This is one of the most famous movie quotes of all time and for good reason.

Anyone who’s watched “Forrest Gump” will know that Forrest had polio when he was young and couldn’t walk all that well. He was a bit slow mentally, too, and from a young age, he was chased by kids on bicycles and pelted with rocks, which led to Jenny shouting “Run Forrest … rrrrruuuuunnnnn!” This started him on his path to “run like the wind blows” and contributed to a very successful athletic career, among other things.

Forrest would not have been able to run across the country like he did if Jenny hadn’t given him a pair of Nike Cortez running shoes as a gift. The Nike Cortez (still available today, almost 50 years after its initial release) revolutionized the running world. Actually, it was probably one of the most important shoes ever crafted. It was a comfortable shoe for running and could be worn as a casual shoe, as well. You could run a marathon in the morning and use those shoes to go dancing that night, if you dared.

So, I should get the Cortez?k

Yes, but no. Since the Cortez was introduced in 1972, technology has progressed. Now, the Cortez would not feature in any road race you see today. That’s not because it’s a bad shoe, but because everything we have today is so much better.

In 1968, Bill Bowerman completed the look of the Cortez. His task was to build something comfortable and durable. When it was revealed at the 1972 Summer Olympics, the Cortez was an immediate hit. Everyone wanted them.

Why? Because it was a good shoe. It was comfortable and could last a long time (even for multiple crosses of America when attached to the feet of Forrest Gump).

But since that time, there have been a lot more demands on running shoes than just being “comfortable” and “durable.” Although these are still high on the list of running shoe specifications, they’re not the only things required. We have the following to take into account now as well:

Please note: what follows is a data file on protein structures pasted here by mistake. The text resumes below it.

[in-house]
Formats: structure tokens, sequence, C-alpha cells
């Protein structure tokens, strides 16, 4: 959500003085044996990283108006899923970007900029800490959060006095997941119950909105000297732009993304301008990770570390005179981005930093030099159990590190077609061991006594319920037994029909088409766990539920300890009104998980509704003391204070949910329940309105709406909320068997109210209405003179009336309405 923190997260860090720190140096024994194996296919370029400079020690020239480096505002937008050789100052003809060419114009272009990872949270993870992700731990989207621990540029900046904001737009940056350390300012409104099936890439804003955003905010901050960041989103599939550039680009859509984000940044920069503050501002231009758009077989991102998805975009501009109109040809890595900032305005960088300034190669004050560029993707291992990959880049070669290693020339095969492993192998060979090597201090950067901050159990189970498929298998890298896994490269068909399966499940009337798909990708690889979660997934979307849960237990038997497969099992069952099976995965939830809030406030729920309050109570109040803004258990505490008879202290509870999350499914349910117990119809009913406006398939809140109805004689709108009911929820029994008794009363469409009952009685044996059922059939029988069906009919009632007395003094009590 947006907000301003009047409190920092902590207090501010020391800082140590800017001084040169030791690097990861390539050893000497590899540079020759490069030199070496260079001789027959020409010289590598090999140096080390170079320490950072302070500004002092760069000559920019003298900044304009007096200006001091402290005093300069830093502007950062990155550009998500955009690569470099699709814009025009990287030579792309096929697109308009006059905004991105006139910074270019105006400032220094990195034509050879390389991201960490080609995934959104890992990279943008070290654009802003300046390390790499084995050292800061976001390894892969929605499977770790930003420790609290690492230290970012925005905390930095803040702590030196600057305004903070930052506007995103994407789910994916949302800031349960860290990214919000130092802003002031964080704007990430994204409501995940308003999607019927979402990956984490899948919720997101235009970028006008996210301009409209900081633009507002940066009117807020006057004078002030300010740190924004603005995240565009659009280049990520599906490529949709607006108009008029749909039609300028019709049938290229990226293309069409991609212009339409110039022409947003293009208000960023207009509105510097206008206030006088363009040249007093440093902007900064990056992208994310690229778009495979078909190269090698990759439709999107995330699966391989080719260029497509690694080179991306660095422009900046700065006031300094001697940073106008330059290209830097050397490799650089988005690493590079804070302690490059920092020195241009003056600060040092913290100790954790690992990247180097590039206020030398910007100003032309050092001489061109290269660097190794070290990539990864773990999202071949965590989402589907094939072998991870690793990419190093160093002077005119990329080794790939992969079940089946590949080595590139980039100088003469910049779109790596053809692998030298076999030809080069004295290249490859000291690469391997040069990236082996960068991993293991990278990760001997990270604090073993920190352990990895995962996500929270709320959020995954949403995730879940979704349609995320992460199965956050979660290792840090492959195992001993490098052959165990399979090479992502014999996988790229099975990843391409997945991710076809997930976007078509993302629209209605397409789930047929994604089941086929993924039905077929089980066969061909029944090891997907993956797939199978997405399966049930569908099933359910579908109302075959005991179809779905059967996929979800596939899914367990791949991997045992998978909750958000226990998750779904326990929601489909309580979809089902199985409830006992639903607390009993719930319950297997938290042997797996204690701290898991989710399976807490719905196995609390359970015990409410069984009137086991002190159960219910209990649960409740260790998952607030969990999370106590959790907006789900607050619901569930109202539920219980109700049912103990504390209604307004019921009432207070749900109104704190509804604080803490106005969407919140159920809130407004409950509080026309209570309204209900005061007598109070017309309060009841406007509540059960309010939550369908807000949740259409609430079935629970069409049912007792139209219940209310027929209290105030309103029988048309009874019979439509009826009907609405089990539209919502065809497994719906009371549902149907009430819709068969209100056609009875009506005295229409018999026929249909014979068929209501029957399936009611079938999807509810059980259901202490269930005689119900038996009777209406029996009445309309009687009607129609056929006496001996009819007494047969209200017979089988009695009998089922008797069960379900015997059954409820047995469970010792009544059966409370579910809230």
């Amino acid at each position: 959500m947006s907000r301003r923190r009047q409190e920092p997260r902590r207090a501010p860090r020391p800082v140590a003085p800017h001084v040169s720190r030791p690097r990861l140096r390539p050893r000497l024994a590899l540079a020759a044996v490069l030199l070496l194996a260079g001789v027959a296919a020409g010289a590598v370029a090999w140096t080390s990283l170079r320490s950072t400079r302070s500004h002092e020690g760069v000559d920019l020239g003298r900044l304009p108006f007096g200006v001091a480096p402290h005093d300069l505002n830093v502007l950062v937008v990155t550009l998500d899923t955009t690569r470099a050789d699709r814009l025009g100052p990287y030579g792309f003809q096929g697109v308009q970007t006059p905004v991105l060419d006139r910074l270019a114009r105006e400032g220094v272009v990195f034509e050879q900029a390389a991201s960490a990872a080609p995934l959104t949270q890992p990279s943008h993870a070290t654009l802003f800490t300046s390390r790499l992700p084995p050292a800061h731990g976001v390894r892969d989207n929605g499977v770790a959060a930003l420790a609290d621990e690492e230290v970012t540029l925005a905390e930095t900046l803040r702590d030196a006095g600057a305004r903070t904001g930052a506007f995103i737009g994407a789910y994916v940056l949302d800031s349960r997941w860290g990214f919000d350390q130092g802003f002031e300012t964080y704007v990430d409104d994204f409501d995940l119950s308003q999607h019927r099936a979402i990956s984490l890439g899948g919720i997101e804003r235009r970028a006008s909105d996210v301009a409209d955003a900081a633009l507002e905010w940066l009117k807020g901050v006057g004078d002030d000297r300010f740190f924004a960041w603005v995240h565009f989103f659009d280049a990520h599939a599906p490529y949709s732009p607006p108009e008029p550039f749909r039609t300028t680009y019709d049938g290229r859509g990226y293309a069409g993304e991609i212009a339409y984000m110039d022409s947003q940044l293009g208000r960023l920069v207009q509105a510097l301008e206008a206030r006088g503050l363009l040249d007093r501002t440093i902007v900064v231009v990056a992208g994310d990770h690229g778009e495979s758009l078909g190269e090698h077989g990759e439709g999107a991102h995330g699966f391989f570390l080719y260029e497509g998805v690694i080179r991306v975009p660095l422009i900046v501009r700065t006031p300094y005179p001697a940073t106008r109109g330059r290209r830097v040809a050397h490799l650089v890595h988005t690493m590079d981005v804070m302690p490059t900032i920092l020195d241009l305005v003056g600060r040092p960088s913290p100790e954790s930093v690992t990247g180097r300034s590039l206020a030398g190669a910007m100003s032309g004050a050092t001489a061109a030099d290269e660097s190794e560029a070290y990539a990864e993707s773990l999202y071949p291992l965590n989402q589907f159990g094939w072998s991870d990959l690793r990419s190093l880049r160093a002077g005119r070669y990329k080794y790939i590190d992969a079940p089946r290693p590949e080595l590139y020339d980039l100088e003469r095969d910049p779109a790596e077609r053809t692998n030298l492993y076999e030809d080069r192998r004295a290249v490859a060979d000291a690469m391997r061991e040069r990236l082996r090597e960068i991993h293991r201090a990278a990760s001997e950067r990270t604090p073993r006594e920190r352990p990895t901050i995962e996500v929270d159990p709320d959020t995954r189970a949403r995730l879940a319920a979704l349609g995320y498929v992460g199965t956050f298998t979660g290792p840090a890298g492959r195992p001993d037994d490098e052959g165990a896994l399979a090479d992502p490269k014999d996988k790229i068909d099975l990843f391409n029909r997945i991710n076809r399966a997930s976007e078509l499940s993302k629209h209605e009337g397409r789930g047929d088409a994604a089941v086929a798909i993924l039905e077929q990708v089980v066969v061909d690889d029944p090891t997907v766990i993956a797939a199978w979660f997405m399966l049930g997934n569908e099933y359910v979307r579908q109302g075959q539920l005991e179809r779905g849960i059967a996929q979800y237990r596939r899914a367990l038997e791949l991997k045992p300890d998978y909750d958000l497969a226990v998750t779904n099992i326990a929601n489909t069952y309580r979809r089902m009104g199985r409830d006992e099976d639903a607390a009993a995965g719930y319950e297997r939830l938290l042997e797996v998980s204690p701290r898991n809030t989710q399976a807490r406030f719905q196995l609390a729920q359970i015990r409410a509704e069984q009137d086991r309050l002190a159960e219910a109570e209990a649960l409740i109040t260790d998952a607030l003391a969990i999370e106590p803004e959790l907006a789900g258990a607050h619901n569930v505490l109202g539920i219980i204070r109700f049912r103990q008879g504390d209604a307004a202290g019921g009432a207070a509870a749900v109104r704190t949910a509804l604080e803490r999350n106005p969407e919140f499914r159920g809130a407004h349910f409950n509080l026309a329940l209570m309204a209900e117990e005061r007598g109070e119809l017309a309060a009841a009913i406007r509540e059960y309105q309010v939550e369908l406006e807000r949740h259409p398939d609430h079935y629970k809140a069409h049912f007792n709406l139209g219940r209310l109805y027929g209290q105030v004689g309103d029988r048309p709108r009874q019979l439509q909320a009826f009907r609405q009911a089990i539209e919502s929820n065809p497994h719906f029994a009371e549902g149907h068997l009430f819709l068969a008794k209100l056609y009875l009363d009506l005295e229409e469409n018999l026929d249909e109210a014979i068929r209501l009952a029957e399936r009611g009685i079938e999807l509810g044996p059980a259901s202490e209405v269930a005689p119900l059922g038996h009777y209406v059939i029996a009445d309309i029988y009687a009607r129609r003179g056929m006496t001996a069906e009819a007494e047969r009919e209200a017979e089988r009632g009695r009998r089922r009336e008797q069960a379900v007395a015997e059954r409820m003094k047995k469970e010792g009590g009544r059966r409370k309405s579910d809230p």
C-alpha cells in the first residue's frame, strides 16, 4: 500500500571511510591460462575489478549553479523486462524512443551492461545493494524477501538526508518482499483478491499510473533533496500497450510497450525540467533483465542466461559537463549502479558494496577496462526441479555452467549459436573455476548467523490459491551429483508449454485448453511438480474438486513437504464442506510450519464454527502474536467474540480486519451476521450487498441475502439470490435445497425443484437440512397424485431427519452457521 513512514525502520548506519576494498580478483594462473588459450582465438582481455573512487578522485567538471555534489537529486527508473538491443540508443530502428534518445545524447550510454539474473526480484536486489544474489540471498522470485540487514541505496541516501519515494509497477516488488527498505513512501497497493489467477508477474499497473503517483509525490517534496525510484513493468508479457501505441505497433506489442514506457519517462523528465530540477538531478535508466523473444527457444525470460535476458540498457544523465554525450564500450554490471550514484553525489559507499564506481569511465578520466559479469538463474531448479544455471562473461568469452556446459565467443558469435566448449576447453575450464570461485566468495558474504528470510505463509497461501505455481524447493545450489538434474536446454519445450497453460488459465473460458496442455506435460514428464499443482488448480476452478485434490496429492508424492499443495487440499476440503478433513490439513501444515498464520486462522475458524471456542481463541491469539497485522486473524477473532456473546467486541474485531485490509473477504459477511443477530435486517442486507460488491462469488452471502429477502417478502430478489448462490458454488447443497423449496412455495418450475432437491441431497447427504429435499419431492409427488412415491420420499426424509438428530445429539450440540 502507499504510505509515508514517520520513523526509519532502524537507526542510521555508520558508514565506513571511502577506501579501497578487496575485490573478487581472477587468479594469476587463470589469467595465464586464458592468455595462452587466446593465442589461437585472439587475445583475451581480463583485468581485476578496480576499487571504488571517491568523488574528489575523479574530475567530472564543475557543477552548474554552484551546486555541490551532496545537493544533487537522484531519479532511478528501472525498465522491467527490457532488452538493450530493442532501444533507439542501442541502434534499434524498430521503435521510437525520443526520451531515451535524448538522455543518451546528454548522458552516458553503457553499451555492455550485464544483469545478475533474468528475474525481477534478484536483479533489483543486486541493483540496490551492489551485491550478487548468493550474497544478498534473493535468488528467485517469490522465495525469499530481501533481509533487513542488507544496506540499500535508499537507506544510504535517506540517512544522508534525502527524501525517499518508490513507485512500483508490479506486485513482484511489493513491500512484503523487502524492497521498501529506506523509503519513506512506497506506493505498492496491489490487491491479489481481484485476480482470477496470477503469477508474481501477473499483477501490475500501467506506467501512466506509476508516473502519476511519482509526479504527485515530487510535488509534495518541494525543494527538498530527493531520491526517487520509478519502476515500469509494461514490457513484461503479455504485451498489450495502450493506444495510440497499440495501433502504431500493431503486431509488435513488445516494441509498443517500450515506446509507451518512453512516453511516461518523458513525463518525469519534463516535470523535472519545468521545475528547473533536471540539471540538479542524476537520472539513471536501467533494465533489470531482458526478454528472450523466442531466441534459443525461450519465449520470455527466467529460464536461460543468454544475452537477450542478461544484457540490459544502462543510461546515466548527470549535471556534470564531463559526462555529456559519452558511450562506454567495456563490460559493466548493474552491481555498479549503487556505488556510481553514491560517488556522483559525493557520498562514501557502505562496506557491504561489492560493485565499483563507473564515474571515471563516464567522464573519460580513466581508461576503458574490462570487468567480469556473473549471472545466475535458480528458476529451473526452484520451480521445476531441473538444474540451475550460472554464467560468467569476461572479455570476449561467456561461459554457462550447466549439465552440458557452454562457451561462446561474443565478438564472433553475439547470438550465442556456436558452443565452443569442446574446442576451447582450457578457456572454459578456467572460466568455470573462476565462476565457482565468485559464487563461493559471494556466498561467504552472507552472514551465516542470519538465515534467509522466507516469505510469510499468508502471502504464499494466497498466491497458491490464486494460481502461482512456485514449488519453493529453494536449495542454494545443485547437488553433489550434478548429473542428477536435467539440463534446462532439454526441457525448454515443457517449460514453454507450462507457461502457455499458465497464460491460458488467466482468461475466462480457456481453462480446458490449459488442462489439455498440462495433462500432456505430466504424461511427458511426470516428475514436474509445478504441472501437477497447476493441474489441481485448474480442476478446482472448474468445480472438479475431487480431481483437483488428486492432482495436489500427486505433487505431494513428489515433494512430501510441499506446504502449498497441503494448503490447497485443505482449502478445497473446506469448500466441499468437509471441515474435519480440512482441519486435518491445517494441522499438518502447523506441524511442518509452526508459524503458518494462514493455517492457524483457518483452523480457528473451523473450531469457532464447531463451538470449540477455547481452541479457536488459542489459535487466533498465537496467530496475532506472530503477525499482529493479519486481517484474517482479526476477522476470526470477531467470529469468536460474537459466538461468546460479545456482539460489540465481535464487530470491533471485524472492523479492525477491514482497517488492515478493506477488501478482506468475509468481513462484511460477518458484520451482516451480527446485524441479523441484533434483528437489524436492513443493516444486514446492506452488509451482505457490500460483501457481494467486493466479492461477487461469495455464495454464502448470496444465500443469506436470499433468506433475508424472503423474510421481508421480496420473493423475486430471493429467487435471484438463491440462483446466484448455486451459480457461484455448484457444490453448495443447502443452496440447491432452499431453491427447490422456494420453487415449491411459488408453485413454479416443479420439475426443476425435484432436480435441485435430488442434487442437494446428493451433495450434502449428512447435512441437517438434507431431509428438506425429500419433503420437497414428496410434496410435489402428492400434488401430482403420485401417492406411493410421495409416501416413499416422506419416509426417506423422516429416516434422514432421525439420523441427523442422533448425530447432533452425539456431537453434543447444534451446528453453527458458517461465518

• Weight. The lighter the shoe is, the easier you’ll run.
  • Drop. This is not when you tell your beagle to drop your shoes from her mouth. No, “drop” is the difference between the height in the heel and forefoot.
  • Cushioning. Like you need a good pillow to sleep well, runners need good cushioning to run well.
  • Running shoes have firmness variations, and some have more cushioning than others.
  • Sweat. Ever wondered why your shoes smell so bad after a couple of months of use? Sweat absorption and dispersion are vitally important in modern running shoes.

So, after taking all that into consideration, what’s the best shoe for you? Well, it’s just something that fits your feet.

See, there’s a thing in running called “pronation.” You could either overpronate or underpronate or have neutral pronation. But what does that all mean?
Overpronation
Have a quick look at the soles of your shoes. Specifically, look at the wear on the soles.

If your shoes wear more towards the inside, near the ball and the toe, you’re overpronating. If you’re experiencing shin splints when you run, they’re probably caused by overpronation.

Underpronation

The opposite of overpronation – called supination or underpronation – is when the sole wears to the outside of your shoe. This means your foot arch is high.

Neutral Pronation

A foot with a neutral style absorbs the impact on the outside of the heel, then pronates slightly to the inside to absorb the shock and effectively supports the weight of your body. Your arches are perfect.

Now what?

Of course, just looking at the soles of your shoes is not a definitive way to determine your pronation. A better way is to go to a specialized shoe store and let their specialists look at your running style. They will check your pronation and offer you a choice of shoe that is the best for your technique and style.

Having the correct shoe for the way you run is the most important factor when it comes to comfort and avoiding injuries.

So go out there and run for the specialists and get the right shoes for your feet. Want to run like Forrest? Get the right shoes!